Bridging the Digital Divide in rural Britain

While those living in major cities and urban areas Broadband
have easy access to high speed internet, there are some
who are finding their lives, careers and learning
held back by slow connections. As schools and companies
take to the online space for work like never before, many
living in rural areas are struggling to keep up with
the demand of the online world.

Education held back
As schools hope to educate children in more than just English, maths and science,
teachers are encouraging children to take advantage of the many resources
of the internet, which will then aid them whilst looking for a
career outside of the school environment.

Unfortunately for some, this kind of homework is impossible to do at home where a
fast connection to the internet just isn’t a possibility. Whether it’s due to living in a location
which simply doesn’t receive signal, or the high provider prices which parents can’t afford,
children are falling behind from their peers.

MP for Bury North, David Nuttall, has made a call to Great Manchester requiring action
to tackle the problem of access in rural areas. Speaking to Bury Times, he said:
“Those who live in areas which have very slow broadband access speeds
are seriously disadvantaged in this digital age.

“Although in recent months we have seen some progress – for example in Nangreaves
thanks to the hard work of the local residents – there is still much to be done.”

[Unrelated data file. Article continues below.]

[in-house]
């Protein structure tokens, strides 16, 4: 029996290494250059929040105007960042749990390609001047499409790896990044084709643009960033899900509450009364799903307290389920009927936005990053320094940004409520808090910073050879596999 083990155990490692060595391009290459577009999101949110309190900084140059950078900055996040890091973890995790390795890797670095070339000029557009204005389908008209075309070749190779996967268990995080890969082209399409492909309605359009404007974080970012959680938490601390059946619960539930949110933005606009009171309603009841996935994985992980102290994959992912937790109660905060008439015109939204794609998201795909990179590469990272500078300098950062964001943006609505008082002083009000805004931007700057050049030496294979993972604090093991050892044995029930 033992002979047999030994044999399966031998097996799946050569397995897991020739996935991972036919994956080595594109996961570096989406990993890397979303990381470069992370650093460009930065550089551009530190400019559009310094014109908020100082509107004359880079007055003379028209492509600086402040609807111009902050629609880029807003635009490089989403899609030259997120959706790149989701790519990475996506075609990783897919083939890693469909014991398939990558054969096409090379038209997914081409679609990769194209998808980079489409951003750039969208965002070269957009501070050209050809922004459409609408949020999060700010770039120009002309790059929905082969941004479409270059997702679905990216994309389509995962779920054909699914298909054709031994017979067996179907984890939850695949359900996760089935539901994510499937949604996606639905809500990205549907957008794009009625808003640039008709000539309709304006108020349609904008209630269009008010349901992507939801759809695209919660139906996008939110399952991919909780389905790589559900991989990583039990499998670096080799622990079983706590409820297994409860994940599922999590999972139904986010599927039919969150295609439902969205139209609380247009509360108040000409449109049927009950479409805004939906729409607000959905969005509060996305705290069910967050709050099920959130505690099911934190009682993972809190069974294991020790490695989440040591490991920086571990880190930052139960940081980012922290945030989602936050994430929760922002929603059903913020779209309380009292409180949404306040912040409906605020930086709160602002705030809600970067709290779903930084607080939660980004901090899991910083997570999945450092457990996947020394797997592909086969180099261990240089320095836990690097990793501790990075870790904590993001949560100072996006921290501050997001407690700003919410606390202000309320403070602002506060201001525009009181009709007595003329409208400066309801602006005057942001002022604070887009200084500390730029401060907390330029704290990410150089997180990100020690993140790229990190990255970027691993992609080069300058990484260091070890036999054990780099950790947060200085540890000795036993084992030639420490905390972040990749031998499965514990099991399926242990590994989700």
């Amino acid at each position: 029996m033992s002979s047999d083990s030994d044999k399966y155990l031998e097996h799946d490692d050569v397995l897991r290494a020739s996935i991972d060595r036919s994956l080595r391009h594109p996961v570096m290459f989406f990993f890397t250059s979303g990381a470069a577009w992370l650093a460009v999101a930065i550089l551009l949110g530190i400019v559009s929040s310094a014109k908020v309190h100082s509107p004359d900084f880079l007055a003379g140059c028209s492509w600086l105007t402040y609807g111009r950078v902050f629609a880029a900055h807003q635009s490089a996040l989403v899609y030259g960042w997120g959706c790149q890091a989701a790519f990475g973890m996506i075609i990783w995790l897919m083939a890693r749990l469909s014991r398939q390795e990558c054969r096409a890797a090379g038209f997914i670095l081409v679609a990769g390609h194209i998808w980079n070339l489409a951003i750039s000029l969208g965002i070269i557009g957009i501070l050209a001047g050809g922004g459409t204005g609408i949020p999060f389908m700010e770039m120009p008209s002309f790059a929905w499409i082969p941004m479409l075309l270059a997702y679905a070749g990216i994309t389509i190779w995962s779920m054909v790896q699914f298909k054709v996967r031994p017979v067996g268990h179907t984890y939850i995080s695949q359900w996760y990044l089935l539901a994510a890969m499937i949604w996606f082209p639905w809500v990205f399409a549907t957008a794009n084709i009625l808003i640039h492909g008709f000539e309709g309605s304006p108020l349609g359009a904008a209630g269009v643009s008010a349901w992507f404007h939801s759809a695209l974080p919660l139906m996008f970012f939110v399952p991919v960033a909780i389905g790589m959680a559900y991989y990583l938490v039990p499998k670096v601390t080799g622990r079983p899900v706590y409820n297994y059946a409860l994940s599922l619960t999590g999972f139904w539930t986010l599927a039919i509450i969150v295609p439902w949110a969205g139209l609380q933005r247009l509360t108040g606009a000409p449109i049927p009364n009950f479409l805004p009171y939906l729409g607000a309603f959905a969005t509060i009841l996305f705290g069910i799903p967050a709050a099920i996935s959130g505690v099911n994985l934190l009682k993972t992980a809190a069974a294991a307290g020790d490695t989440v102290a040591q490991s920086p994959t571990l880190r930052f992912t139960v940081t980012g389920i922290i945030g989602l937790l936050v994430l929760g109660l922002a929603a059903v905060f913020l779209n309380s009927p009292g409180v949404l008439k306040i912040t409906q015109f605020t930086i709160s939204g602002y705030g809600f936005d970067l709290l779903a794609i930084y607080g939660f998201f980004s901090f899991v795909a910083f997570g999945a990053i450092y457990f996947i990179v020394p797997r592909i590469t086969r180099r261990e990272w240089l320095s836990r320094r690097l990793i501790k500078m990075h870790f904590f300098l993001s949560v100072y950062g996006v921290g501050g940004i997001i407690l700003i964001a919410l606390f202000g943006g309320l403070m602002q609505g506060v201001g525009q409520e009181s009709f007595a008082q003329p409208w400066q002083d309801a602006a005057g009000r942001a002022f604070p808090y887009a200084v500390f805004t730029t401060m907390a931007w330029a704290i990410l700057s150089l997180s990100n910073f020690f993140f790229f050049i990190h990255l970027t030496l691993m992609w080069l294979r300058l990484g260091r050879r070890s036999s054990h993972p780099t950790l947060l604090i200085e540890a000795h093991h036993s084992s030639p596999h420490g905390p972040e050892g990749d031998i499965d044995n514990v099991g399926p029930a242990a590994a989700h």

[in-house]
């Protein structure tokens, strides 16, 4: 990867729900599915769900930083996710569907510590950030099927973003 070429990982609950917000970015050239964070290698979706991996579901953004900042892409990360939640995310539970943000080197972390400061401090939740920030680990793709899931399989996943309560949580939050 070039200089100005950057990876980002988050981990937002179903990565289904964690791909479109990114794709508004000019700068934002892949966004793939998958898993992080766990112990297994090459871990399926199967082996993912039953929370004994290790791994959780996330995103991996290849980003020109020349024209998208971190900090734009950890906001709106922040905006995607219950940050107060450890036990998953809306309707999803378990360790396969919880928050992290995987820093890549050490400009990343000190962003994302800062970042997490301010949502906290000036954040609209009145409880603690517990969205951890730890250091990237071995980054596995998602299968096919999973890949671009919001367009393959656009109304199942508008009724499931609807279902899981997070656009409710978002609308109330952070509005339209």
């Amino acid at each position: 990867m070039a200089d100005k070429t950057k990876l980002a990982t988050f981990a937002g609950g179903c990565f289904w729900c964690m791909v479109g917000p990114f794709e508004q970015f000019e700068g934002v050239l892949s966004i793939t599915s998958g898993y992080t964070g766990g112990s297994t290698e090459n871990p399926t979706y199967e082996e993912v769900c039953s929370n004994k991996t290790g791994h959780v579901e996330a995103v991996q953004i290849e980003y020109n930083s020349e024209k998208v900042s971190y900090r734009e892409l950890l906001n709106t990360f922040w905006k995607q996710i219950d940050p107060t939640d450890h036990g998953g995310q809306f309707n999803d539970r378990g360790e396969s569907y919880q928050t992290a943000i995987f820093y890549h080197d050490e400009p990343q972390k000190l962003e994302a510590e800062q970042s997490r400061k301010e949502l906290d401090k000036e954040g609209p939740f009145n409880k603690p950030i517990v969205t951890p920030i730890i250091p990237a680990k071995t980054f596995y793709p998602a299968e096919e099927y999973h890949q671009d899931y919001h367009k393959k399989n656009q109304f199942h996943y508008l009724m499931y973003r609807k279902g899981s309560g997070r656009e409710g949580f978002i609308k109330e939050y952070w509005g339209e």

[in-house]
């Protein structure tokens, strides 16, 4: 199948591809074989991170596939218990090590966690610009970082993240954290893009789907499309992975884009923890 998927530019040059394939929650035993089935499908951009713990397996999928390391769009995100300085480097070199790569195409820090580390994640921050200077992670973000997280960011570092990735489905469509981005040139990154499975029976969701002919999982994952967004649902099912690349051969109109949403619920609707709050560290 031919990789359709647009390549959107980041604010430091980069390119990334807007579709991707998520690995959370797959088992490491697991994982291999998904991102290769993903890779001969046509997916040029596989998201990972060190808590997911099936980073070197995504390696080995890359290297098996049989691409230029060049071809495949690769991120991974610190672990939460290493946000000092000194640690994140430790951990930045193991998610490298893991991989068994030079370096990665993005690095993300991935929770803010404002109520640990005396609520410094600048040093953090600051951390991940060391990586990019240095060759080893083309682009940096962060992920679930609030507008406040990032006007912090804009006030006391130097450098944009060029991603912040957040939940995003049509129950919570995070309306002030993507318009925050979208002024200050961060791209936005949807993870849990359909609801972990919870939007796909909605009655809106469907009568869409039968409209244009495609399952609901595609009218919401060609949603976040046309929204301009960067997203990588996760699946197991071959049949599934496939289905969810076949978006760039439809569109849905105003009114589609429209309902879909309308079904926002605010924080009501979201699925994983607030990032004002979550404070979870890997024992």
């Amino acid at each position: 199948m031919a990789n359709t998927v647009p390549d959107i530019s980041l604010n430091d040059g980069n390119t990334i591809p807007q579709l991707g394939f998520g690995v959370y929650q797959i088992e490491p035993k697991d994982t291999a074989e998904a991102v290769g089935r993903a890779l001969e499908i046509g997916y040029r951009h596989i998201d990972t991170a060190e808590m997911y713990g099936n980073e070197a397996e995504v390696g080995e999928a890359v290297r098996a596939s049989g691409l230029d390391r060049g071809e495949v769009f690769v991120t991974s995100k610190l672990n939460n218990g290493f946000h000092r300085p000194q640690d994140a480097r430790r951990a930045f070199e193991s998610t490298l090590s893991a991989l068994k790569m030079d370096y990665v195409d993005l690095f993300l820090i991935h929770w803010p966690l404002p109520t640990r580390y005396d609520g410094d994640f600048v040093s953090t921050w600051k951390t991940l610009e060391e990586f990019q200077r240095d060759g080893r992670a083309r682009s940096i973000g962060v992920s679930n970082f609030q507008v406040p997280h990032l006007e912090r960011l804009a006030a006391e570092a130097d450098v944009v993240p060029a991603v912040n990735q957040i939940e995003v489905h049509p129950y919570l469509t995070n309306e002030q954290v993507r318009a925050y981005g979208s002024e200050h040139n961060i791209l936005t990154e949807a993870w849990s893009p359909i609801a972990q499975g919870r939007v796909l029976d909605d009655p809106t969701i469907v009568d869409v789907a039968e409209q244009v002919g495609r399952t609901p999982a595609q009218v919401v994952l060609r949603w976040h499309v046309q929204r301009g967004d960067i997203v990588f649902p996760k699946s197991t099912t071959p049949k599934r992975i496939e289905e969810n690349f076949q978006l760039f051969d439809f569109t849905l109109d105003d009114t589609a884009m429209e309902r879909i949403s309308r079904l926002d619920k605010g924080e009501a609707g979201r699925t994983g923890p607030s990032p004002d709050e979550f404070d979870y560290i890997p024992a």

Help from above
A long-term plan is yet to be implemented, but there is one idea which has been seen
as a successful solution to the problem. While the installation of fibre optic broadband
could be costly for many families who cannot afford to foot the bill, there is an alternative.

Satellite broadband is relatively unknown in this country, but it could provide access for
those who are living in remote areas, as well as those who can’t afford to pay
for their own personal provider.

CEO of EuropaSat, Andrew Walwyn, has explained how this form of broadband could help
homes who are struggling: “Whilst traditional wired broadband providers champion their
investment in fibre networks, in reality out of town dwellers are still stuck staring across
the digital divide because of their distance from the exchange.

“The latest generation Ka band satellite broadband services offer defined, predictable service
levels at reasonable cost, with no geographical discrimination. Using a small set-top box and
an outside mini dish it’s now possible to deliver up to 20 Mb fast broadband
to any property in the UK or indeed Europe.”

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